Obligation and reciprocity are characteristics typically observed in studies on the act of giving. The obligation can present itself as the main motivation for the purchase of a gift, as occurs, for example, on Valentine's Day (Rugimbana, Donahay, Neal & Polonsky, 2003). The obligation to give may also be accompanied by the obligation to give back (Belk & Coon, 1993).

On the other hand, some contextual factors influence the gift giving act, two of which are frequently studied in the extant literature, namely culture and gender (Davies et al., 2010). The cultural context in which the gift is given includes not only the relationship between the parties, but also the wider social context. The gender (mainly of the person who gives the gift), already considered an important factor in consumer behavior studies, becomes even more significant in the gift-giving act (Davies et al., 2010).

Once people present distinct perceptions and actions regarding gift-giving, it becomes important to understand the factors influencing such differences. Some studies point out that personal values reflect a set of motivational factors that significantly influence the individuals' attitudes and behaviors (Beatty et al., 1985; Borg, Bardi & Schwartz, 2015).

In this sense, Schwartz’s (1992) Theory of Personal Values presents itself as a possible theoretical lens for understanding consumer behavior with regards to the gift-giving act. Through the “values hierarchy” approach, it is possible to map the value system of a group of individuals by analyzing a psychographic or cultural characteristic that influences their way of acting and the direction of their behaviors (Borg et al., 2015). This kind of approach presupposes coherence between the declaration of values and the consumers’ behavior, making it the most appropriate choice for the purposes of this study.

This paper aims to fill a gap in the literature on Gift-giving Theory by incorporating Personal Values Theory in understanding the attitudes and behaviors of consumers in the act of gift-giving. Thus, the main objective of this study is to propose and validate a model to determine if personal values influence the attitudes and behaviors observed during the act of giving, while also considering the role of gender in these relationships. To this end, a survey was conducted with an online panel of Brazilian consumers. The stratified sample consisted of 1,085 individuals of both sexes, covering all age groups (over 18 years), marital statuses, socioeconomic classes and states in Brazil. The data was analyzed using factor analysis and structural equation modeling.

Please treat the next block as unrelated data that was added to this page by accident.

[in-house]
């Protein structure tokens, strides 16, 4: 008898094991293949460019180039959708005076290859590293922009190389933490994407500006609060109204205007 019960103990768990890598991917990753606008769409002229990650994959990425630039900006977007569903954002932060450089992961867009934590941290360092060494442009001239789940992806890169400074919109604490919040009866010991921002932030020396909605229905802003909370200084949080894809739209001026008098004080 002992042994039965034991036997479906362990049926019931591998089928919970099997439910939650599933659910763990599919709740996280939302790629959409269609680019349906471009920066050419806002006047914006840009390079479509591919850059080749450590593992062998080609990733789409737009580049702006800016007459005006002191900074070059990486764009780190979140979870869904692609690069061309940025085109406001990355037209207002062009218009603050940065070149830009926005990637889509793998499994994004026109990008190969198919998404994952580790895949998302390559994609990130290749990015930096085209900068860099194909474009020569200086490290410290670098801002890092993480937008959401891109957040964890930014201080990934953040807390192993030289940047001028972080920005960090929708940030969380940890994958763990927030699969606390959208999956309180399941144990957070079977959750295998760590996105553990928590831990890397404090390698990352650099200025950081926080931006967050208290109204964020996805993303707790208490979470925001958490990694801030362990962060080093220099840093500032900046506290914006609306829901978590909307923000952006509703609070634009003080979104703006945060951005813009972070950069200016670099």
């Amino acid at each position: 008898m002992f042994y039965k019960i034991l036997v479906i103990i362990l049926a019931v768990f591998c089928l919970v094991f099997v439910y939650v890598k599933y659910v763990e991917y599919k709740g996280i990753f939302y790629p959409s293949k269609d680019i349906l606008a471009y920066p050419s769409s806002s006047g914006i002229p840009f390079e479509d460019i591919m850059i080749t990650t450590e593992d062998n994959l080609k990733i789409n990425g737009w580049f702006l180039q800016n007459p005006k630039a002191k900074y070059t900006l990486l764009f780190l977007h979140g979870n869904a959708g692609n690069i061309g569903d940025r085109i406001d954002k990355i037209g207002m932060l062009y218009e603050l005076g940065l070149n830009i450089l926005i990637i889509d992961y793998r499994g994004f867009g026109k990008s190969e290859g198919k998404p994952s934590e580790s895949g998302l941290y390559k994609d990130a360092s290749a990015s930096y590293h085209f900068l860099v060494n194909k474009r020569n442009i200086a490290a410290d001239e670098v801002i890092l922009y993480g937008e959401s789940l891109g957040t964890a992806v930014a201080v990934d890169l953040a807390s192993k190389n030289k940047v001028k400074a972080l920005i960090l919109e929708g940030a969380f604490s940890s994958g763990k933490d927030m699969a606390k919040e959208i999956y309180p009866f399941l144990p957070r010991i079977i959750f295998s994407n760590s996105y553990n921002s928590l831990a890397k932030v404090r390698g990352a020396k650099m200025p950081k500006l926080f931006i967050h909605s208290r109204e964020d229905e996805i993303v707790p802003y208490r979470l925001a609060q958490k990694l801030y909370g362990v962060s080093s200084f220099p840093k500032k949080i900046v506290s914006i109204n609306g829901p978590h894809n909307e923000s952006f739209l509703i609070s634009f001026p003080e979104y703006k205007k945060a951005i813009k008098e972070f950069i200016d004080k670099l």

Broadening comprehension of factors that influence perceptions and consumers’ behavior in regards to gift-giving is relevant not only in academic terms, but in managerial terms also (Ferrandi, Louis, Merunka & Valette-Florence, 2015). On the other hand, for Davies et al. (2010), there have been few attempts to apply consumer behavior models in the context of gift-giving, with a limited number of rare cases where these models were empirically tested. Consequently, linking studies related to gift-giving and Schwartz’s (1992) Personal Values Theory is the main contribution of this study. The proposal and testing of an integrative model of these two theories will broaden the knowledge generated by the few studies already done.

This paper is structured in five sections beyond this introduction. The next section presents a review of the literature on gift-giving and Personal Values Theory. Based on these theories, the third section presents the research model used in this paper. In the following sections, the methodological procedures are presented, the data is analyzed and final considerations are made. In the last section, theoretical and practical implications are discussed and further studies suggested.

2. Literature review

This section presents the conceptual basis used to support and guide the paper. The objective was to address studies related to the themes of gift-giving and personal values. First, Gift-giving Theory will be detailed, with a primary focus on efforts made to understand and model consumer behavior in all phases of gift-giving. Following this, Personal Values Theory will be presented. Finally, studies that relate the two theories with the aim of predicting behavior will be addressed.

2.1. The gift-giving act

The first studies involving the behavior of consumers in the act of gift-giving date back to the 1970s, including noteworthy research carried out by Belk (1976). In it, the author develops an exploratory analysis, pointing to a gap in consumer behavior studies at the time. Belk (1976) identified four gift-giving elements, namely the person who gives the gift, the gift itself, the person who receives the gift and the situational conditions. For him, individuals, families or organizations can take on both the roles of gift-givers or receivers. The gift may vary greatly, being that it can be given in cash, acquired as a good or service, or even donated, as in the case of organs and blood. However, the situational conditions vary according to the occasion upon which the gift is given.